10 Tips to Stop Spending – Confessions of a Shopaholic

How can you Reduce the Urge to Splurge and Stop Spending?

I’ll admit, I’ve been a shopaholic. At various times in my life I have spent up big, spent all I had, been in significant debt (to me) because of spending and hidden my spending at one point in my marriage, early on.

If I was meeting friends, we met at the shopping centre. Every week I bought new clothes before I had kids then once I had kids I bought stuff for them. Sometimes, the shopaholic in me blew money at Target or Kmart on nothing, other times I spent way over budget on food.

With this in mind, and knowing how and why I have been a shopaholic at times in my life, here are my tips to stop spending.

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1. Know why you Spend and What Void You’re Trying to Fill that void

Emotions were my leading cause, especially when I was younger. In my teens, I had issues with depression and self-esteem so shopping was used as an escape. A new outfit made me feel better for a bit. It never lasted long and I wanted that feeling as much as I could so every payday I bought more.

Realising the reason behind the desire to spend helps you determine how to end that cycle. As an adult, my spending has gotten out of control when I have felt unattractive or depressed, when my marriage broke down (it was abusive) and when I lived in Melbourne with a partner who was on again off again. I was miserable.

Knowing this, instead of going shopping, I aim to go for a run or catch up with friends at a park or at home. Finding an activity to distract me and not spend money helped curb my spending.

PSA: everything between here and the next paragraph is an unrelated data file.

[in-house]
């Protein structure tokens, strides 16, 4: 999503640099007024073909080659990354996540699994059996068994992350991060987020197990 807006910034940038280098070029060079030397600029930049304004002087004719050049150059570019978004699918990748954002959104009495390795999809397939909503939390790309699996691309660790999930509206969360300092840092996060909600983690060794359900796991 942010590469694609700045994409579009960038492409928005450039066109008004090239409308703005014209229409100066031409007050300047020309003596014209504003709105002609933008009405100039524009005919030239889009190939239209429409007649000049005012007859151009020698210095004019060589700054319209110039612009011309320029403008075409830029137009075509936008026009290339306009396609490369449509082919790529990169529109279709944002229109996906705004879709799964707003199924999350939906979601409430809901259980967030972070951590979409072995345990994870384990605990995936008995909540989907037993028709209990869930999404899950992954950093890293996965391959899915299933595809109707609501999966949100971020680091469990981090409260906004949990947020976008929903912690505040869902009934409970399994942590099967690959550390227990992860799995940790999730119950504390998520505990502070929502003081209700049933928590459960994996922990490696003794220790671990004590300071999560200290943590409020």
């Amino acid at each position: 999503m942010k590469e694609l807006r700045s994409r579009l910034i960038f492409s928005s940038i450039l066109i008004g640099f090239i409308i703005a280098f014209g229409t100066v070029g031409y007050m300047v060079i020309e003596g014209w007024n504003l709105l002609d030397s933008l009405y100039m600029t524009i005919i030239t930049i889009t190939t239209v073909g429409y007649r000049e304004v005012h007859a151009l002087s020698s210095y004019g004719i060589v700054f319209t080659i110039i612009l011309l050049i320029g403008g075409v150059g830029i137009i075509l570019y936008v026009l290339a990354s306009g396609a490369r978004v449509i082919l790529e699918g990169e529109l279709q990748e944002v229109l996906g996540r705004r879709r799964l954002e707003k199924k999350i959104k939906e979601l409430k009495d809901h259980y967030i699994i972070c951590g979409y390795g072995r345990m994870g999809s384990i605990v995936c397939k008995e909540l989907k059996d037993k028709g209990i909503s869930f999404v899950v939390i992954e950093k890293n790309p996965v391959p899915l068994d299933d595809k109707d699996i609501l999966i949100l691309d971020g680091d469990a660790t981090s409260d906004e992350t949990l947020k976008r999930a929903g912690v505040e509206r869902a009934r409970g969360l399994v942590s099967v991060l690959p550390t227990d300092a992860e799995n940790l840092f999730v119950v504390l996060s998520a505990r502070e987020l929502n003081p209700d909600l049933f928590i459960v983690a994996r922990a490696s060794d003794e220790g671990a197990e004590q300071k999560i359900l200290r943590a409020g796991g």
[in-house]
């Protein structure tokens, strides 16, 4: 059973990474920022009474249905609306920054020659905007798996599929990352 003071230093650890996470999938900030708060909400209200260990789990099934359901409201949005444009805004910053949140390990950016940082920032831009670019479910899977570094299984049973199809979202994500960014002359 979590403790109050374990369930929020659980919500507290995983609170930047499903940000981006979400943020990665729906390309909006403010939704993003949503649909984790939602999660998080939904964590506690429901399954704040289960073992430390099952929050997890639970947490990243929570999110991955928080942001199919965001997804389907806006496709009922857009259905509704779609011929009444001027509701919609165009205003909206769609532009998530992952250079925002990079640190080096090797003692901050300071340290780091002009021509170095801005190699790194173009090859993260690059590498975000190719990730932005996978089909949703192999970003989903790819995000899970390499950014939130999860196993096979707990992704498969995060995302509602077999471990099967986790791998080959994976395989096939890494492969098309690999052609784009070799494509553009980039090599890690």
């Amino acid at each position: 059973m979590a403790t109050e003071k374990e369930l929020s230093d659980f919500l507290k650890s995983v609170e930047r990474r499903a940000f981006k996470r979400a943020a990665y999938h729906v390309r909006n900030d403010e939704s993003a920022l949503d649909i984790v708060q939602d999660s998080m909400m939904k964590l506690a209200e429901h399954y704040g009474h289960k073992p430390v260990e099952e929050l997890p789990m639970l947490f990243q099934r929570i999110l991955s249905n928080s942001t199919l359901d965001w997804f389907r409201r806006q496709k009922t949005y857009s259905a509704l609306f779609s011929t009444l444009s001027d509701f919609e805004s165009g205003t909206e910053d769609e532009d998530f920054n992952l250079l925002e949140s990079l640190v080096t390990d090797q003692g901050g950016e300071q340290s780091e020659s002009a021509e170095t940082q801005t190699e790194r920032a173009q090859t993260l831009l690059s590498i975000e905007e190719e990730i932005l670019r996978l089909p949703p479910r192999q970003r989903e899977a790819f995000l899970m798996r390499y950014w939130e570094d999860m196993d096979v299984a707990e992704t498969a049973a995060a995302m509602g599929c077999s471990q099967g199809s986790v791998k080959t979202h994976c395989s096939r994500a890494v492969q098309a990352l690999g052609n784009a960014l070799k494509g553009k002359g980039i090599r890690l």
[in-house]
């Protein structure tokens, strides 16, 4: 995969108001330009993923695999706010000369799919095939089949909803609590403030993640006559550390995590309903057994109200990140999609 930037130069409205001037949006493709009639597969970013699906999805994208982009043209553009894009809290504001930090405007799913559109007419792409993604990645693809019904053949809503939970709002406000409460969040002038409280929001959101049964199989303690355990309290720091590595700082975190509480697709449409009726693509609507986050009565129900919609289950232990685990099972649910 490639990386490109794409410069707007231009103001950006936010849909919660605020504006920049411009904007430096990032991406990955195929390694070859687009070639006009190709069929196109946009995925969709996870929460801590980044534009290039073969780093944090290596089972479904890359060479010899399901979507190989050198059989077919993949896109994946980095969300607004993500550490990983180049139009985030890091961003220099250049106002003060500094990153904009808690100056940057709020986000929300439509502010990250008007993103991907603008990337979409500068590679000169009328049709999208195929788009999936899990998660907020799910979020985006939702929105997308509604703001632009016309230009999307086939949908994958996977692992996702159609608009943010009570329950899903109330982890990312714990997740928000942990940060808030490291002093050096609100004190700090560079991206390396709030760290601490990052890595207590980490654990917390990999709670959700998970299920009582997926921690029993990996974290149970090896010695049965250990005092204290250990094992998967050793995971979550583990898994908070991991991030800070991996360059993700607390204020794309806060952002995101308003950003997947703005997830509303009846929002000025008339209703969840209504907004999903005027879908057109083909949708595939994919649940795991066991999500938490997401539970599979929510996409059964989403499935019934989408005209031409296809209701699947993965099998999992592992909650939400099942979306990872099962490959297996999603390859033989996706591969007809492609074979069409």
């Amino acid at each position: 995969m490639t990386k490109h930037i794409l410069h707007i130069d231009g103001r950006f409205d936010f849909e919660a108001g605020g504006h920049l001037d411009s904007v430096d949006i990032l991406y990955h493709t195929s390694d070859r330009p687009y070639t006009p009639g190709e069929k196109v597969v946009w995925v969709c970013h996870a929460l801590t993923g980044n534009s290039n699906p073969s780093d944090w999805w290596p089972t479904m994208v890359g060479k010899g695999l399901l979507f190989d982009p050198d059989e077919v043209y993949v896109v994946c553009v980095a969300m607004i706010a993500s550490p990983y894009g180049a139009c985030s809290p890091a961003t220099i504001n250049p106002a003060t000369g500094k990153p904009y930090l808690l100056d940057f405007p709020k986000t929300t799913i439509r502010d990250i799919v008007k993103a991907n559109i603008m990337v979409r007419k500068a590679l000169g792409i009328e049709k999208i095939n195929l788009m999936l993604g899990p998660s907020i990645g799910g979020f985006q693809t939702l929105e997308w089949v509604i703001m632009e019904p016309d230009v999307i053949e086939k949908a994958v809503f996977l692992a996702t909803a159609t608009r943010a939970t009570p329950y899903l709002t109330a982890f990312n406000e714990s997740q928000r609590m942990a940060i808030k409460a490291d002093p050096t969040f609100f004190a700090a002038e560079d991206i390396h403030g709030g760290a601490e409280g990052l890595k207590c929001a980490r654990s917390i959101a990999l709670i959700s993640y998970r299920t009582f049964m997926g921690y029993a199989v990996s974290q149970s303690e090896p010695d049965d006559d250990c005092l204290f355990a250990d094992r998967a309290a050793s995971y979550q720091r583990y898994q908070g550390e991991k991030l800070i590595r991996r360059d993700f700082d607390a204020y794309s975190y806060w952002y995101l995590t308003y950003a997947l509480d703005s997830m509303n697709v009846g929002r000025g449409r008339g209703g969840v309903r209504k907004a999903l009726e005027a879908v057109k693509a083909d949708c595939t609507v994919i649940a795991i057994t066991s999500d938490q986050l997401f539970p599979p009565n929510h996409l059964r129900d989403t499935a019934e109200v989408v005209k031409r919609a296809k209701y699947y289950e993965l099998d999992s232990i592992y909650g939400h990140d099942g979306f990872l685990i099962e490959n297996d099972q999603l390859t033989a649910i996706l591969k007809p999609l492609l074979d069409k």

Check out 7 tips for managing finances when you have mental health issues.

2. Sanity Money

Instead of blowing money every time you get it, select an amount you allow yourself to spend each pay, but don’t go over it. I call this sanity money (more recently, it has been called splurge by The Barefoot Investor) and it is an amount I can keep to do whatever I want with whether it be buying new shoes or going out with friends. It is no guilt, carefree spending money.

It helps limit the risk of overspending in other areas and means I am getting what I want without having to rework the budget, put it on the credit card or jump through any other hoops.

Check out how to create a budget and stick to it as well as how to stick to a budget as a single income family for more budget tips.

3. Leave the Cards at Home

Ok, this was more effective before cards were readily available on our phones and cardless cash available through ATM’s. When I leave the house I rarely take my purse with me now. Usually, it’s my phone, keys and headphones in my pocket, nothing else. This stops impulse buys because I don’t have the money on me to spend.